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My top 3 achievements, and my top 3 on my wish-list

Dar Khalifa, CasablancaMany thanks to those of you were able to attend my Reddit AMA live. For those who were unable to attend, I’ll be sharing a selection of questions and answers over the next couple of weeks. To view the entire AMA, please click the above link. 

Q. What are your top three achieved aspirations, and what three sit at the top of your list to do before your swan song?

I am pleased to have:

  1. Lived a decade in a Jinn-infested home in a Moroccan shantytown.
  2. Been able to write books I want to write (a rarity).
  3. Watched the sun rise at Machu Picchu

And, on my wish-list:

  1. Go into the vast Chinese cave system at TIAN XING.
  2. Cross Africa East to West.
  3. Spend a month living on an Indian pavement.

Semester at Sea: An Afternoon In The Caliph's House

Dar Khalifa, CasablancaA few weeks ago The Semester at Sea ship came to Casa and I invited the students from Professor Natalie Bakopoulos’ Travel Writing class over.  They had already read The Caliph’s House in class, so they were familiar with the story behind Dar Khalifa.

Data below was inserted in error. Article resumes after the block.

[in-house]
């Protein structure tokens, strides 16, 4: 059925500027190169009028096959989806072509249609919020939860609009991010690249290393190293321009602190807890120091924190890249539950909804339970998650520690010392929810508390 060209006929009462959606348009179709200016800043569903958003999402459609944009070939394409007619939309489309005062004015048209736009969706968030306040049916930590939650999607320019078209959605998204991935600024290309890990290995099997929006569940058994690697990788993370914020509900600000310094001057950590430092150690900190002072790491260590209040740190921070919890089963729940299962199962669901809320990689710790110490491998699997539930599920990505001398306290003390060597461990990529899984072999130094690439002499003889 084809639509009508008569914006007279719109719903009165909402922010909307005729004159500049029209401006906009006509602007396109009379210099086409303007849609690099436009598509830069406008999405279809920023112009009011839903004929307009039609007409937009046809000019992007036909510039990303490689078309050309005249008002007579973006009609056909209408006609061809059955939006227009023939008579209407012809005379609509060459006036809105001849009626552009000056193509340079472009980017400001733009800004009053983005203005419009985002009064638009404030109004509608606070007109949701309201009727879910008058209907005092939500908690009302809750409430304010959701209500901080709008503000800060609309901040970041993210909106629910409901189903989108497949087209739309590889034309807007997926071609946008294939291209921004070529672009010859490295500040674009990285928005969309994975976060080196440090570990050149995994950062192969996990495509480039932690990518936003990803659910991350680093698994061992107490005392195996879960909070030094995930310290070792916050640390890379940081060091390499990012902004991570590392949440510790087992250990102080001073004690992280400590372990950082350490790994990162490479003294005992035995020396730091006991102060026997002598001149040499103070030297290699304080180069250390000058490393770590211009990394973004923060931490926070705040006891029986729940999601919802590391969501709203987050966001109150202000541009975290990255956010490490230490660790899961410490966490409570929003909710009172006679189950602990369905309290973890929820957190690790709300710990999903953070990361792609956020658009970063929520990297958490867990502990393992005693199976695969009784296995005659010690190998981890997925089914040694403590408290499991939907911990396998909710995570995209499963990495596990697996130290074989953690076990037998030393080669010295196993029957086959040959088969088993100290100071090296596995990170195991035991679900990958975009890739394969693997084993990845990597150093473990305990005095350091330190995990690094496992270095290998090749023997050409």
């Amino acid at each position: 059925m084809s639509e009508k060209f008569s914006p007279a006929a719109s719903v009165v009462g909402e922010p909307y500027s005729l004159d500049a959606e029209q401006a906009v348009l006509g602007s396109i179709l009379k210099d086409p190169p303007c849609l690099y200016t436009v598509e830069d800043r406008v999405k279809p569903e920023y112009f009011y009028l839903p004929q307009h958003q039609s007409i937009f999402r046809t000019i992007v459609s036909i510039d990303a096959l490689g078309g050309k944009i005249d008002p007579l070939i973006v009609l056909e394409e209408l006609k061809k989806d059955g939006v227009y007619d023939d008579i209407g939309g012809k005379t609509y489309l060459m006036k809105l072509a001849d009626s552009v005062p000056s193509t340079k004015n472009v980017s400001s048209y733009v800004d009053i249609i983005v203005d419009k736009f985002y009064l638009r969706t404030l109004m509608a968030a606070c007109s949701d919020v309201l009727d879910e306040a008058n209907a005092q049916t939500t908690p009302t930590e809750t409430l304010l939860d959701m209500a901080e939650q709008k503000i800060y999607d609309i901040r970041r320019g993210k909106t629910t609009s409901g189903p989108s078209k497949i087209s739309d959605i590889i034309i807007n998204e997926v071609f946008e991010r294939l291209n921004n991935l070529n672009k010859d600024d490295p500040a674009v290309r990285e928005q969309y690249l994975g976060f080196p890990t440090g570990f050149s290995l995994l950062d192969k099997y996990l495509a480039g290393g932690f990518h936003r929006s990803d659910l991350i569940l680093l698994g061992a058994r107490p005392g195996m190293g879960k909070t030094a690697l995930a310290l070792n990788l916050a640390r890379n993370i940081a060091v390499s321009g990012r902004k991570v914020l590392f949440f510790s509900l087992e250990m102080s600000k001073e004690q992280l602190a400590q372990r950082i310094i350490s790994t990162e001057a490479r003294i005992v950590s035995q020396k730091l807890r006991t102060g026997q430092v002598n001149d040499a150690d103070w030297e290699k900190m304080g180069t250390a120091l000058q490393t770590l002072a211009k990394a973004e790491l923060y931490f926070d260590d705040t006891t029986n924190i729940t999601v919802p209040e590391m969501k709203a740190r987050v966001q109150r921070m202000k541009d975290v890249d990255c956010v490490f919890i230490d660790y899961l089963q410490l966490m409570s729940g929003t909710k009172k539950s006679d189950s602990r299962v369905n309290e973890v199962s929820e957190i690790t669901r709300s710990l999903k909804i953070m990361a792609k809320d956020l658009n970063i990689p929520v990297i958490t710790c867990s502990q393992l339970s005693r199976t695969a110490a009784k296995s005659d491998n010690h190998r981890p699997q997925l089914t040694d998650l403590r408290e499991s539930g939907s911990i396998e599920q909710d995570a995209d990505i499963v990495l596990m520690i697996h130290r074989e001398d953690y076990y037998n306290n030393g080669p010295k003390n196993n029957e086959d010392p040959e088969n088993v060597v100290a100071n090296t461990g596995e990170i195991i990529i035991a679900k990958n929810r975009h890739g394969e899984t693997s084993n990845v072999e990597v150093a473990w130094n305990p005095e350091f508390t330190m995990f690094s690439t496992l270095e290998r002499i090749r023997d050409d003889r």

They’ve posted a recap of the day on their own website, including photos of the students visiting with me. You can read more here.


Top 10 Strangest People I Have Interviewed

Queen of the KKK, dolls in Pulaski, Tennessee


  1. A dwarf dealer in Cairo.
  2. A Kali godman in West Bengal.
  3. The last storyteller, Damascus.
  4. The snake handlers in Appalachia, Tennessee.
  5. Toureg healer in Jma al Fna, Marrakech.
  6. An Aissawa exorcist in Meknes.
  7. Linda Block, on Alabama’s Death Row.
  8. The official hangman of Calcutta.
  9. The grave robbers at Paracas, on the Peruvian coast.
  10. Rachel Pendergraft, leader of the Ku Klux Klan, Pulaski, Tennessee.

Top 10 Favourite Travel Moments

Ramon of the Shuar, PeruThis is the first in a series of top ten lists. I hope you enjoy them!

  1. Reaching the top of the live Nyiragongo volcano in Congo.
  2. Crossing No Man’s Land between Sierra Leone and Liberia.
  3. Camping on the actual equator in Kenya.
  4. Taking Ayahuasca with the Shuar tribe in the Peruvian Amazon.
  5. Wandering the streets of Fès in the light of a full moon.